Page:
On the contrary, the degenerative process progresses in older individuals leading to the degeneration and aging of the above soft tissues. Inevitably, arthritis, facet osteoarthritis, weak ligaments, muscles and tendons and vertebral bone and disc occur. In the face of repetitive stresses and strains, the weakened ligaments, muscles and tendons are less able to support the above structures. These structures are prone or more susceptible to stresses, strains and injuries, however minor, and inflammation and pain. Consequently, neck pain and related widespread and complex symptoms, complaints and disorders become more prevalent and common. The range of motion and mobility of the neck are decreased. Deformity of the neck such as spinal stenosis (narrowing of the channels for the nerves and spinal cord), herniated disc and shifting of the spine ensue. In these instances, patients are less likely to spontaneously recover from neck pain and related widespread and complex symptoms, complaints and disorders even with most medical interventions.

In these individuals, the results are recurrent and disabling neck pain involving arthritis, facet osteoarthritis, arthropathy, joint pain, weak and inflamed ligaments, muscles and tendons. The weakened structures further cause a constellation of widespread and complex symptoms, complaints and disorders involving the head, neck, shoulders, limbs, chest and abdominal organs.

Neck strain and sprain are caused by poor neck postures, repetitive motions, sudden movements such as acceleration and deceleration, hyperflexion and hyperextension motions or whiplash injury of the neck. The strain and sprain are commonly encountered in people’s activities of daily living, motor vehicle accidents, fallings and sports. In severe cases, injuries such as contusions and tears of the muscles, ligaments and tendons or even fractures of the vertebrae can occur.

The prolonged, sustained and repetitive motions such as fixing the neck in one position for a prolonged period of time, repetitive turnings and bendings of the neck commonly cause neck pain and stiffness. In addition, people may commonly and prevalently experience widespread and complex disorders such as headaches, poor or disruptive sleep, fatigue, arm and wrist pain, ache, swelling, tingling, pins and needles and numbness. These disorders baffle most physicians including physician specialists.

In addition, poor low back postures commonly impose stress and strain on the neck causing neck pain.

Osteoarthritis commonly progresses over the course of years and is insidious causing recurrent neck ache and stiffness. Repetitive stresses and strains accelerate the progression and exacerbate the condition. Aggressive arthritis can be a result of injuries, inflammation and infections.

The degenerative changes are associated with stiffness and contracture of muscles and soft tissues, hypertrophy of the facets and joints, deformity of the facets, joints and ligaments, drying and degeneration or erosions of the discs and bones also known as spondylosis; protrusion, bulging or herniation of the disc or discs, a break of a vertebral bone also known as spondylolysis; the forward or backward shifting of one vertebral bone relative to the adjacent vertebral bone also known as spondylolisthesis; the impingement or compression of the dural sac or coverings of the spinal cord and nerve roots, and the impingement or compression of the spinal cord and nerve roots.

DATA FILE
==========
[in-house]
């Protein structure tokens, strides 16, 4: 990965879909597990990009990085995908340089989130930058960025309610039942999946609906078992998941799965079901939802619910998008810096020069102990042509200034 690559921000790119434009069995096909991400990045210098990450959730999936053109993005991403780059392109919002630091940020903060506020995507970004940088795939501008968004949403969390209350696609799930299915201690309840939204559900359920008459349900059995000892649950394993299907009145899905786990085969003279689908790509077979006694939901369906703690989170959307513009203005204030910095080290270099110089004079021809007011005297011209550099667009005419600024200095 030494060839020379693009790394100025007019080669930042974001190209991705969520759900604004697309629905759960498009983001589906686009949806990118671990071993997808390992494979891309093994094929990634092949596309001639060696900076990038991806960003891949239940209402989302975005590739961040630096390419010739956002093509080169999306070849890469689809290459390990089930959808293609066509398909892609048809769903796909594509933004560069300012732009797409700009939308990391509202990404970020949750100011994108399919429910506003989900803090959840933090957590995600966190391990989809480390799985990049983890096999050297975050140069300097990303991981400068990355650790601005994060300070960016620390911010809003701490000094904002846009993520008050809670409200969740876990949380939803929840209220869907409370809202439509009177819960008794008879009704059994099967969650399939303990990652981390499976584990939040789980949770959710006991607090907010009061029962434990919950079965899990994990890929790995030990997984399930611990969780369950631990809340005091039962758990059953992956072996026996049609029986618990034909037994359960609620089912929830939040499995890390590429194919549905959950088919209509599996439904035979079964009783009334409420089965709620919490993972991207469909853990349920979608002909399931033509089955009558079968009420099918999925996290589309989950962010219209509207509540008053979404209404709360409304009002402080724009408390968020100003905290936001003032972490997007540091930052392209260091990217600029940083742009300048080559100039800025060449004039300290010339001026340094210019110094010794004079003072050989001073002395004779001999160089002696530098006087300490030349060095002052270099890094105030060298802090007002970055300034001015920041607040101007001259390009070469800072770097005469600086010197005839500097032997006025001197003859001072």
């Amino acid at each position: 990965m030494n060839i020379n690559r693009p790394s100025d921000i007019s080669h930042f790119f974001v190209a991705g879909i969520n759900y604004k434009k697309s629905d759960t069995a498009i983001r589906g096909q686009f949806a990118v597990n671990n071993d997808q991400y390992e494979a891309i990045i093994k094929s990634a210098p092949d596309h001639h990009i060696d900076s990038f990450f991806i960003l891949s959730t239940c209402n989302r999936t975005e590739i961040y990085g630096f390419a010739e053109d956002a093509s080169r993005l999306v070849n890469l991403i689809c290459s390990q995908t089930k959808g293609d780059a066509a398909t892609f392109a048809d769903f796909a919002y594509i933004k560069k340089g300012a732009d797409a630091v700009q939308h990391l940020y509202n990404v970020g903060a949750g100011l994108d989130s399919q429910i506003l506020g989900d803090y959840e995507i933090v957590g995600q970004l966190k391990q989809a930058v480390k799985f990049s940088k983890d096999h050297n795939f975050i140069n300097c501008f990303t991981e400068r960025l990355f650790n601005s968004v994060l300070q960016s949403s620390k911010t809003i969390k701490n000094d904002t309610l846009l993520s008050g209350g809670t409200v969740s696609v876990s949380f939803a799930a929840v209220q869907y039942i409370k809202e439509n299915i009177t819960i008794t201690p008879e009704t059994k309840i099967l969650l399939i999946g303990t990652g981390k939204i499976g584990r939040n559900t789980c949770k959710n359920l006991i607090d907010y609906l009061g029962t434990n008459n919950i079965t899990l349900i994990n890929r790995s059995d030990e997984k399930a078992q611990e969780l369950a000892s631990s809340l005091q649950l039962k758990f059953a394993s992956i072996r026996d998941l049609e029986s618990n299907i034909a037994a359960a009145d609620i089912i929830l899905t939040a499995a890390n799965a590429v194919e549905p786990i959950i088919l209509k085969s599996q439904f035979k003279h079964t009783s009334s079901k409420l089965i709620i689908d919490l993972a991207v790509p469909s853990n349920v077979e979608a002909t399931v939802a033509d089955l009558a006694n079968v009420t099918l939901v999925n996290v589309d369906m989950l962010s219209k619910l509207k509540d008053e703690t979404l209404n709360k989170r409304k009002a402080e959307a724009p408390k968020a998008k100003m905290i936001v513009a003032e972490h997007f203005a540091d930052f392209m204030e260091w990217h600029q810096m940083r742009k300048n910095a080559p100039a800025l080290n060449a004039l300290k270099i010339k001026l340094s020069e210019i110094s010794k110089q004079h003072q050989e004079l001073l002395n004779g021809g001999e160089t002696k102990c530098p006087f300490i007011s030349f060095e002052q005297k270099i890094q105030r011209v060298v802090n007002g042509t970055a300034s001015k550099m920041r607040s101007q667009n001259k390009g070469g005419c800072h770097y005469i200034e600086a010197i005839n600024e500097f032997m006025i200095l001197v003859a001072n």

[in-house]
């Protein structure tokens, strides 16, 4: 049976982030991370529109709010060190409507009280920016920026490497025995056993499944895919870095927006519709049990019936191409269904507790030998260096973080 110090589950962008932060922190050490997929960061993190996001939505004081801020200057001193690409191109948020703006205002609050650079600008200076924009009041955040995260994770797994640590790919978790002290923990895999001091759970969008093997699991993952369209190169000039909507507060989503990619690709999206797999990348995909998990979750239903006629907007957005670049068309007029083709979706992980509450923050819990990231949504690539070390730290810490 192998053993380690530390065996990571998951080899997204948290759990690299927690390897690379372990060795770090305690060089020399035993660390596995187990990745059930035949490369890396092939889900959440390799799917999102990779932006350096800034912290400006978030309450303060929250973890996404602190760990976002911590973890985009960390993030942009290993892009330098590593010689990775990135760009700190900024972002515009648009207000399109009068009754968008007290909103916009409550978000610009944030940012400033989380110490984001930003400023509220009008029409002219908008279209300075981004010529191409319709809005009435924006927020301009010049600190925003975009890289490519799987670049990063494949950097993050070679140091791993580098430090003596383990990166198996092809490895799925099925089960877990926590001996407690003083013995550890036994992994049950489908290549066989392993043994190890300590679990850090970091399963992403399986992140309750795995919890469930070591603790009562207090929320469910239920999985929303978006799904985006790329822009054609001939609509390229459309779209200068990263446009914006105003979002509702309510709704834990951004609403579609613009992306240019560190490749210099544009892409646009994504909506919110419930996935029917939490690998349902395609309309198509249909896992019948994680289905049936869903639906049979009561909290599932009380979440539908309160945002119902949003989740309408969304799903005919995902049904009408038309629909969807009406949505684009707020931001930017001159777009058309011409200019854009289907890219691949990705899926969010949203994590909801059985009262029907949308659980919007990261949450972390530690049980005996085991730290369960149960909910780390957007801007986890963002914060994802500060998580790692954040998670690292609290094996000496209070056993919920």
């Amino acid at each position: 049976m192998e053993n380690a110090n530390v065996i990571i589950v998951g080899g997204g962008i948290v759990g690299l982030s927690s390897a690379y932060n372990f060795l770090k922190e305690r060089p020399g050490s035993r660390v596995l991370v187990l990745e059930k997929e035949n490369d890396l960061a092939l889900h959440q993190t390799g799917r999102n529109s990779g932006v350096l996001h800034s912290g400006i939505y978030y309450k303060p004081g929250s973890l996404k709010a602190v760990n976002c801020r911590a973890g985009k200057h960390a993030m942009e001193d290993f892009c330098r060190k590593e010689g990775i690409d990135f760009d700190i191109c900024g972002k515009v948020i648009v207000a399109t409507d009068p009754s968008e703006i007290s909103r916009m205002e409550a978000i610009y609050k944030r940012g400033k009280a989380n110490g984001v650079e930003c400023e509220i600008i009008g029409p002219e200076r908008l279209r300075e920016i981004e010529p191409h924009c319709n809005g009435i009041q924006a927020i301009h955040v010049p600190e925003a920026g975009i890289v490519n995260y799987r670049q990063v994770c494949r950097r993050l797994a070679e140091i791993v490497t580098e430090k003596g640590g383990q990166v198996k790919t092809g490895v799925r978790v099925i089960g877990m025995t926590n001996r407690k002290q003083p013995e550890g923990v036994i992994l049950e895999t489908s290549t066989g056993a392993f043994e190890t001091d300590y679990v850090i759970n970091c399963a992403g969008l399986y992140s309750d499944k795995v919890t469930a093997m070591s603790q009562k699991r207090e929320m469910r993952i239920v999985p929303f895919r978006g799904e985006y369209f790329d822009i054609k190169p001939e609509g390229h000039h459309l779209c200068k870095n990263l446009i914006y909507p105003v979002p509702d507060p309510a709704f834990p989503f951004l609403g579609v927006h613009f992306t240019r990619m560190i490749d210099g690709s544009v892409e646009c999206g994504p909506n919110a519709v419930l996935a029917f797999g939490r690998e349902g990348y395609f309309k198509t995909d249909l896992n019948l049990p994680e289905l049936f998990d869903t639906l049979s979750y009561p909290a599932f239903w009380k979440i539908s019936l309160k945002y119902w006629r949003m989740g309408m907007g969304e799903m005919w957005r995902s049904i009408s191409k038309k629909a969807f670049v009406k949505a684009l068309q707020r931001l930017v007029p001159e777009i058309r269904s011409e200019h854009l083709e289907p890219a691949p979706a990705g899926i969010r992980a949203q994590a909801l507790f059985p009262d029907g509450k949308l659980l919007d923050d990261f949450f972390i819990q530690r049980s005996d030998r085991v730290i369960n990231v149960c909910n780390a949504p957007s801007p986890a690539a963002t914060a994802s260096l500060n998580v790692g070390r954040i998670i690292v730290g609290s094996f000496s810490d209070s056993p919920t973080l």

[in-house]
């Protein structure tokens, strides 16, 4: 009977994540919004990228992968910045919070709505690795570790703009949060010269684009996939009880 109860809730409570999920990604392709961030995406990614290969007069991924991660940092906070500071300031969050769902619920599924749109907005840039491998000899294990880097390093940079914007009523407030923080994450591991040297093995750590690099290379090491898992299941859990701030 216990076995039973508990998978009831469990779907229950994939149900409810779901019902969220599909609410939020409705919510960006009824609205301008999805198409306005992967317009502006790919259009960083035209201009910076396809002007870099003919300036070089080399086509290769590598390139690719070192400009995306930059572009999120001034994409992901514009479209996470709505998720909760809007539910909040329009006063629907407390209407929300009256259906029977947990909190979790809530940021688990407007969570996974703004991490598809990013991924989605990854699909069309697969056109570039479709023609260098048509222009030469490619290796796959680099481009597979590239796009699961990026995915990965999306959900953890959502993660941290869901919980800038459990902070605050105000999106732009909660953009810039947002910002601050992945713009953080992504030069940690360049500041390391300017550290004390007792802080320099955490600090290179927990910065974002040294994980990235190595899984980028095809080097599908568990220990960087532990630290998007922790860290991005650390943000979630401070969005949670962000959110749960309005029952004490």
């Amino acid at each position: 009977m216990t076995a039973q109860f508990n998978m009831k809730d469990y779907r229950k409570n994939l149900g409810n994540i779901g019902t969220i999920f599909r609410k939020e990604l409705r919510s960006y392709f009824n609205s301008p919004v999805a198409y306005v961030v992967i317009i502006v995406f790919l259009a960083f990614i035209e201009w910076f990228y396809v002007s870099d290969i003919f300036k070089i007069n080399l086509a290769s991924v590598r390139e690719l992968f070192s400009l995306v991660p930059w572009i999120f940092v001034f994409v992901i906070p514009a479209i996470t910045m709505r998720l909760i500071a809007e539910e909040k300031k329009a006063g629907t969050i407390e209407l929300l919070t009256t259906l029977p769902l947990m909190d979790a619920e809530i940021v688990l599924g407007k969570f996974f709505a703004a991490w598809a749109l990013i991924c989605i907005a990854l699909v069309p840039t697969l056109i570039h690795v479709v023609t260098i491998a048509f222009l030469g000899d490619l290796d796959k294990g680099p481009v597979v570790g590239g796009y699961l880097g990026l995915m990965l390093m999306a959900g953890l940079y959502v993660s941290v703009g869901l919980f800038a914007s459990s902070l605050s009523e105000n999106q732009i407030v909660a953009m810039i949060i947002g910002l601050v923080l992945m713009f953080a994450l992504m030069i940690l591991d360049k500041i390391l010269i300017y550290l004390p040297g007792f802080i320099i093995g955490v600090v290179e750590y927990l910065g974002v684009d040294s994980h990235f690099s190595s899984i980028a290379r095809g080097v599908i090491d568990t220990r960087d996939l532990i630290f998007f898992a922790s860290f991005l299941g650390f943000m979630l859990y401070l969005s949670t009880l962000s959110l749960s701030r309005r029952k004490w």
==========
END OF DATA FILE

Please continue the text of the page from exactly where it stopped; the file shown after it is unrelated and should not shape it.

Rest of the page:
The degenerative changes of the neck are commonly associated with referred or radiating pain to other parts of the body such as the head, face, shoulders and limbs. In addition, the widespread and complex symptoms, complaints and disorders are common and prevalent.

For example, the cervical or neck facet syndrome is caused by the degeneration of the neck facets or joints. It comprises radiating, referring or shooting pain to back of the head, face, shoulders, chest and arms, wrists, hands and fingers. Other associating abnormal sensations include ache, swelling, tingling, pins and needles, numbness and abnormal skin temperatures and colors.

The severe degenerative neck of a person commonly associates with a jutting head and rigid posture.

Myofascial pain syndrome or fibromyalgia is common and prevalent. It afflicts all people. Detailed information is in Enigma Unraveled.

Essentially, myofascial pain syndrome or fibromyalgia is mediated and propagated by the sensory and autonomic nervous systems. It comprises inflamed and hyperirritable nerve endings, muscles, tendons, bursae and fasciae also commonly known as trigger points or acupuncture points, fibrositis, myofascial pain, tendonitis, bursitis and fasciitis.

Myofascial pain syndrome comprises a widespread and complex pain, symptoms, complaints and disorders such as varying degrees of sharp, lancinating, dull, achy, burning, throbbing and miserable pains, weakness and abnormal or unpleasant sensations such as tingling, pins and needles and numbness in the back and legs. Headaches, face, neck, shoulder and arm pains are common and prevalent. Patients often cannot lie on the pain side of the neck or body. Weakness or heaviness the neck, shoulders, arms, wrists and fingers causes dropping of objects such as pen or pencil and kitchen utensils. Swelling of the face, neck, arms, hands and fingers are common. Poor sleep, gastrointestinal and hormonal disturbances are common.